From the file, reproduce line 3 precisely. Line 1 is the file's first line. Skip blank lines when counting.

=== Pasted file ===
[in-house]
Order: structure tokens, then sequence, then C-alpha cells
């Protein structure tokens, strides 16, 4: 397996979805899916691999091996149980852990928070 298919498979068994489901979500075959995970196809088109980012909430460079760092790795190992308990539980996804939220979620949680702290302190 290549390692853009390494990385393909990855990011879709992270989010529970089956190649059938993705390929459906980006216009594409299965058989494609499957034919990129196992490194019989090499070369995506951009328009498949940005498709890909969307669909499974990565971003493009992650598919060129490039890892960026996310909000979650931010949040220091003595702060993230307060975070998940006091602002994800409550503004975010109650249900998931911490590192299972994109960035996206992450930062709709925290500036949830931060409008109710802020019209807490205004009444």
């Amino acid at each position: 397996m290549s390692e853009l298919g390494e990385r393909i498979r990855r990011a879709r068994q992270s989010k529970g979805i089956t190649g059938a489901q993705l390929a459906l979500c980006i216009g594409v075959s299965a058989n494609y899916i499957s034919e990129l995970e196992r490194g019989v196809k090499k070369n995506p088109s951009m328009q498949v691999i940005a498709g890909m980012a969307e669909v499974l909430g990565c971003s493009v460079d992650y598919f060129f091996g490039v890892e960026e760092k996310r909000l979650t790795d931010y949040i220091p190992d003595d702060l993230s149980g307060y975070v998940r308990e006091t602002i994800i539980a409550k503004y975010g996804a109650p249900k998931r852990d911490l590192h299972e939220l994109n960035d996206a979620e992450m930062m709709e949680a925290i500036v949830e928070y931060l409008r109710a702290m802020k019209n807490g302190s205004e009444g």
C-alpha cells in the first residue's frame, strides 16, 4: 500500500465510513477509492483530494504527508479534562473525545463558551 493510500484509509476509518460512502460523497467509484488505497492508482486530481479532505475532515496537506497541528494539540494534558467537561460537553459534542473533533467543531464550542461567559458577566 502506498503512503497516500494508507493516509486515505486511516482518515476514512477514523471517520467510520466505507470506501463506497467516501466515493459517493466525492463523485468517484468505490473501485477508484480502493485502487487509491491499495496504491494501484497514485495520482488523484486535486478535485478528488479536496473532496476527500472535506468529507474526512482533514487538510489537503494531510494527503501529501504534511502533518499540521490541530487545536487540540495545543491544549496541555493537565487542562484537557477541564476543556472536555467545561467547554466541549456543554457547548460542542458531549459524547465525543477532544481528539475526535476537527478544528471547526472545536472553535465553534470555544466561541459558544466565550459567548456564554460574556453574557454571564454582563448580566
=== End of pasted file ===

């Protein structure tokens, strides 16, 4: 397996979805899916691999091996149980852990928070 298919498979068994489901979500075959995970196809088109980012909430460079760092790795190992308990539980996804939220979620949680702290302190 290549390692853009390494990385393909990855990011879709992270989010529970089956190649059938993705390929459906980006216009594409299965058989494609499957034919990129196992490194019989090499070369995506951009328009498949940005498709890909969307669909499974990565971003493009992650598919060129490039890892960026996310909000979650931010949040220091003595702060993230307060975070998940006091602002994800409550503004975010109650249900998931911490590192299972994109960035996206992450930062709709925290500036949830931060409008109710802020019209807490205004009444």